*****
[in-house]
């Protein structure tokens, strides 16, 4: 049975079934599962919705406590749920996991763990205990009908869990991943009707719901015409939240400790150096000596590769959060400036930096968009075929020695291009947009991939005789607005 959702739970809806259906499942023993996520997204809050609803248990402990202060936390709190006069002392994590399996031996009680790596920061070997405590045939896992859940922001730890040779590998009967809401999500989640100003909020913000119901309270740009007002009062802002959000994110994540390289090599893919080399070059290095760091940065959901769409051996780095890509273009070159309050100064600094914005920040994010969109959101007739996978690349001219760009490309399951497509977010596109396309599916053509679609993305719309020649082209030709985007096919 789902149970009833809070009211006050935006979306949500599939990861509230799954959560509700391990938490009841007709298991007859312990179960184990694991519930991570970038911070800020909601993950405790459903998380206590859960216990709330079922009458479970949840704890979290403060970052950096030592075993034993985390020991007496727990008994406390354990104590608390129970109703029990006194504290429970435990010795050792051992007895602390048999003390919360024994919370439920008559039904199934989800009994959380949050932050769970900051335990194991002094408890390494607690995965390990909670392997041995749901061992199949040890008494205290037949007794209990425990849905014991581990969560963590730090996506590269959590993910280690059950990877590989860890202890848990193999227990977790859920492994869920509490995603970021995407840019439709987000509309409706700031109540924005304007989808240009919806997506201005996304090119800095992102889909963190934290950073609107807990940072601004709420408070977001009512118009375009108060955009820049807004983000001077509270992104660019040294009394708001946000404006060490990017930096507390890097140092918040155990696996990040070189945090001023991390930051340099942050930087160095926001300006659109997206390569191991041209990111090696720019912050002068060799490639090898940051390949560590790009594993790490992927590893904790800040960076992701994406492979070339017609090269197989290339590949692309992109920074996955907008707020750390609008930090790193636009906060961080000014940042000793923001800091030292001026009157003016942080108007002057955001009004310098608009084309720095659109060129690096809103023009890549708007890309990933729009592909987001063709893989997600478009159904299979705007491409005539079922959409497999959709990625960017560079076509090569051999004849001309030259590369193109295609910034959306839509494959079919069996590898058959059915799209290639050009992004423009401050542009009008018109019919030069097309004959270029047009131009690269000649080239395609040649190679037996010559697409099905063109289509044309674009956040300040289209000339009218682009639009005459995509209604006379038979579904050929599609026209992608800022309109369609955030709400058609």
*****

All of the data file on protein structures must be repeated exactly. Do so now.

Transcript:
[in-house]
């Protein structure tokens, strides 16, 4: 049975079934599962919705406590749920996991763990205990009908869990991943009707719901015409939240400790150096000596590769959060400036930096968009075929020695291009947009991939005789607005 959702739970809806259906499942023993996520997204809050609803248990402990202060936390709190006069002392994590399996031996009680790596920061070997405590045939896992859940922001730890040779590998009967809401999500989640100003909020913000119901309270740009007002009062802002959000994110994540390289090599893919080399070059290095760091940065959901769409051996780095890509273009070159309050100064600094914005920040994010969109959101007739996978690349001219760009490309399951497509977010596109396309599916053509679609993305719309020649082209030709985007096919 789902149970009833809070009211006050935006979306949500599939990861509230799954959560509700391990938490009841007709298991007859312990179960184990694991519930991570970038911070800020909601993950405790459903998380206590859960216990709330079922009458479970949840704890979290403060970052950096030592075993034993985390020991007496727990008994406390354990104590608390129970109703029990006194504290429970435990010795050792051992007895602390048999003390919360024994919370439920008559039904199934989800009994959380949050932050769970900051335990194991002094408890390494607690995965390990909670392997041995749901061992199949040890008494205290037949007794209990425990849905014991581990969560963590730090996506590269959590993910280690059950990877590989860890202890848990193999227990977790859920492994869920509490995603970021995407840019439709987000509309409706700031109540924005304007989808240009919806997506201005996304090119800095992102889909963190934290950073609107807990940072601004709420408070977001009512118009375009108060955009820049807004983000001077509270992104660019040294009394708001946000404006060490990017930096507390890097140092918040155990696996990040070189945090001023991390930051340099942050930087160095926001300006659109997206390569191991041209990111090696720019912050002068060799490639090898940051390949560590790009594993790490992927590893904790800040960076992701994406492979070339017609090269197989290339590949692309992109920074996955907008707020750390609008930090790193636009906060961080000014940042000793923001800091030292001026009157003016942080108007002057955001009004310098608009084309720095659109060129690096809103023009890549708007890309990933729009592909987001063709893989997600478009159904299979705007491409005539079922959409497999959709990625960017560079076509090569051999004849001309030259590369193109295609910034959306839509494959079919069996590898058959059915799209290639050009992004423009401050542009009008018109019919030069097309004959270029047009131009690269000649080239395609040649190679037996010559697409099905063109289509044309674009956040300040289209000339009218682009639009005459995509209604006379038979579904050929599609026209992608800022309109369609955030709400058609």